Tagrei Lod and Torah is for Jews – Bava Metzia 50

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By: Rabbi Avrohom Adler

 

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Merchants of Lod

The Gemora inquires: According to the view of the Rabbis (who hold that ona’ah is a sixth), is a price fraud of less than a sixth immediately waived, or is it waived only after the buyer has had time to show the item to a merchant or his relative?

 

The Gemora asks: And if you will conclude that it is only after he has had time to show the item to a merchant or his relative, what would be the difference between a sixth (where the Mishna above rules that one may return such an item until the time it would take to show it to a merchant or his relative) and less than a sixth?

 

The Gemora answers: There still would be a difference, for in the case of a sixth, he (the one who was defrauded) has the upper hand, and can either withdraw or retain the ownership but have the overcharge returned; whereas in the case of less than a sixth, he must retain ownership and have the overcharge refunded. What then is the halachah?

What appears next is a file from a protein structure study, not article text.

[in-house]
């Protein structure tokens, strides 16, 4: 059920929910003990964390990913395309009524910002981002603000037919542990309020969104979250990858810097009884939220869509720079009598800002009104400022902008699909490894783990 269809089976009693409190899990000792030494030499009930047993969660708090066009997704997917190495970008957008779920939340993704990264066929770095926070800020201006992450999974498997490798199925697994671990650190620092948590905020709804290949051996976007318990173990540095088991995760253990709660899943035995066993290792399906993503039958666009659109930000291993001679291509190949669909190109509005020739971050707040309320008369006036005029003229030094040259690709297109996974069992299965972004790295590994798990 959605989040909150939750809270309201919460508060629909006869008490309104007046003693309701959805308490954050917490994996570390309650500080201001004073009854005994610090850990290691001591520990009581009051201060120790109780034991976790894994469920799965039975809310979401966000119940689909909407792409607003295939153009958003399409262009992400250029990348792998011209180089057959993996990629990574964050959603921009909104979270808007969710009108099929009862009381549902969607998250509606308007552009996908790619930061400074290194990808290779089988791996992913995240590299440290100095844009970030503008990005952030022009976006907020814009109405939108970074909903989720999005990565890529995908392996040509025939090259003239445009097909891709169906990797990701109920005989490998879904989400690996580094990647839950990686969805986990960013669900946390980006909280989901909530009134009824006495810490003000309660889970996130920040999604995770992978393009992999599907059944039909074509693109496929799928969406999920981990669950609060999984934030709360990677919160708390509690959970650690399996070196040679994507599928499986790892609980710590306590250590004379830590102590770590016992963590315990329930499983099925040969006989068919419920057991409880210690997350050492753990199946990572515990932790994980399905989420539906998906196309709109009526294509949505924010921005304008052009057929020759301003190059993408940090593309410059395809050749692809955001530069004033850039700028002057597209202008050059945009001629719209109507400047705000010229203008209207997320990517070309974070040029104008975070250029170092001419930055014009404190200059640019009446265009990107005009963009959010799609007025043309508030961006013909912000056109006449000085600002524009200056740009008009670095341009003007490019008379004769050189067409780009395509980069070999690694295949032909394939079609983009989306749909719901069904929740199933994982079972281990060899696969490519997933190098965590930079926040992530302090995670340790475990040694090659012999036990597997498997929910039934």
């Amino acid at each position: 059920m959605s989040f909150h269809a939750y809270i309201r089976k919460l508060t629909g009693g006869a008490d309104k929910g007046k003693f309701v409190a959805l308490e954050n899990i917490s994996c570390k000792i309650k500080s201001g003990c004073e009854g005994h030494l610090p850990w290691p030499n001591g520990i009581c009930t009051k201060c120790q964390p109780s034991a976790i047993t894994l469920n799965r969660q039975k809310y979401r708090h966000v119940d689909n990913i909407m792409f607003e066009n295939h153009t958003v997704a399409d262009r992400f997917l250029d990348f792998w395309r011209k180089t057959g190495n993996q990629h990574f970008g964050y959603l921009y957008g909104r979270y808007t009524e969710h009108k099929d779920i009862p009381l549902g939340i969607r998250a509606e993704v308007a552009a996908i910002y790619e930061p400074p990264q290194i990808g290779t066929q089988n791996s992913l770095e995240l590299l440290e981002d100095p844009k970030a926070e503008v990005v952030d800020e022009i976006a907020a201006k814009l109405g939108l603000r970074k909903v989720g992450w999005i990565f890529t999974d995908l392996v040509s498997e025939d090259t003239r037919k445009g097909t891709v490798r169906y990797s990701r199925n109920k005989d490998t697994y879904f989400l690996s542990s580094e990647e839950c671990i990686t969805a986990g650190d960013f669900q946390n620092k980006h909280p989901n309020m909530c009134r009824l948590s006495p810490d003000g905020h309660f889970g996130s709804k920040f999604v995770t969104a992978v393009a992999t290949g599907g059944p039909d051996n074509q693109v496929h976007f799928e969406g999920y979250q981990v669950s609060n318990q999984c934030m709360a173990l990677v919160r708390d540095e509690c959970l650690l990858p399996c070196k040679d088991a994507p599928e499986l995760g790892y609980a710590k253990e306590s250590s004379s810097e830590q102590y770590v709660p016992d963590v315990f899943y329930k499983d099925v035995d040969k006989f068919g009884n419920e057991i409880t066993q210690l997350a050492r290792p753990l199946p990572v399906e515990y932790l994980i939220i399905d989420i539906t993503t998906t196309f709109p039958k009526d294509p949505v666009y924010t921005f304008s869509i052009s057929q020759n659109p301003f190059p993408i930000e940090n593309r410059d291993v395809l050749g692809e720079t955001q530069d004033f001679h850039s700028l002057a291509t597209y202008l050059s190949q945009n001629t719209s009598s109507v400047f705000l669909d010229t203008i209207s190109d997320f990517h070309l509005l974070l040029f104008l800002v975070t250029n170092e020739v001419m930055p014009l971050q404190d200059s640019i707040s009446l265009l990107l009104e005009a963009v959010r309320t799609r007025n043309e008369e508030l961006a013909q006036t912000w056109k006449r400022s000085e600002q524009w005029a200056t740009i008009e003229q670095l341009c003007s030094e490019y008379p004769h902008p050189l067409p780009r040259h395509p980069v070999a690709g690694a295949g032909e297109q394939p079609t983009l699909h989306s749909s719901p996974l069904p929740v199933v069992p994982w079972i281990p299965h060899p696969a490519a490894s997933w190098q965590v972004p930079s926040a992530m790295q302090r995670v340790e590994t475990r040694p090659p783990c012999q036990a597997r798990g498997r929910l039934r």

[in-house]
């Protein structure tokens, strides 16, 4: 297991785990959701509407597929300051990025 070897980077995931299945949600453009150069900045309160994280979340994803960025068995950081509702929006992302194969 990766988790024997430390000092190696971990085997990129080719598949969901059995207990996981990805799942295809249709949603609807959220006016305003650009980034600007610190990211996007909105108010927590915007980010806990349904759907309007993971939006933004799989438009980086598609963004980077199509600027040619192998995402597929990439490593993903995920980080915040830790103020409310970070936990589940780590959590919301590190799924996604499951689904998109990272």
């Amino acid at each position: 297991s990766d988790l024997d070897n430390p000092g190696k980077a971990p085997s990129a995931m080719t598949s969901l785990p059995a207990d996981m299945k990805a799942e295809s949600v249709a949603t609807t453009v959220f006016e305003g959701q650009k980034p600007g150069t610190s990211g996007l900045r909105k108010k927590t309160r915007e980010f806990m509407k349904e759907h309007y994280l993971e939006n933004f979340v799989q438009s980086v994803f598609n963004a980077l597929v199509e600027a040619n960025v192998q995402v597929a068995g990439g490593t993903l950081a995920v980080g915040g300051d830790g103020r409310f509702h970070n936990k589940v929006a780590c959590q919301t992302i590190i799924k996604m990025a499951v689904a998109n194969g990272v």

The Gemora says: Let us resolve this from our Mishna [When the merchants of Lod heard this (that Rabbi Tarfon ruled that a third of the price is regarded as ona’ah), they were happy, since it allowed them a larger margin above the fair price. However, when Rabbi Tarfon told them that he also allowed a day for the buyer to return the item,]: They went back to following the Rabbis opinion. Now, it was thought that less than a third according to Rabbi Tarfon’s view (the sale would still be valid) is identical in halachah with less than a sixth according to the Rabbis. Now, it is well if you would say that an overcharge of less than a sixth, according to the opinion of the Rabbis, (it is only) when the buyer has had enough time to show the item to a merchant or his relative (where he can demand a refund; afterwards, he forfeits that right), whereas according to Rabbi Tarfon, (it is only after) the whole day (passes before he forfeits the rights of demanding a refund). It was on this account that the merchants reverted to the ruling of the Rabbis. [Assuming that the Rabbis allowed the buyer to demand a refund when he was overcharged by less than a sixth – the original excitement of the merchants can be understood, as well as their ultimate rejection.  They were not pleased that a buyer could void the sale if he was overcharged by more than a sixth. When they heard that Rabbi Tarfon ruled that a sale cannot be voided unless there was an overcharge of more than a third, they were excited, for now, if they overcharged a buyer by more than a sixth, but less than a third, the buyer could not void the sale; the buyer would have a short amount of time (the time it took to show it to a merchant or his relatives) to demand a refund of the overcharge. However, when Rabbi Tarfon proclaimed that the time limit would be the entire day (and not within the time it took to show it to a merchant or his relatives), they realized that they would lose out with this method. For in cases where the overcharge was less than a sixth, the buyers would only have a short amount of time to demand a refund according to the Rabbis, whereas Rabbi Tarfon allowed them the entire day. This advantage outweighed the fact that if the overcharge was a sixth or more than a sixth (but less than a third), the sale could be voided according to the Rabbis, but according to Rabbi Tarfon, the buyer could only claim a refund for the overcharged amount.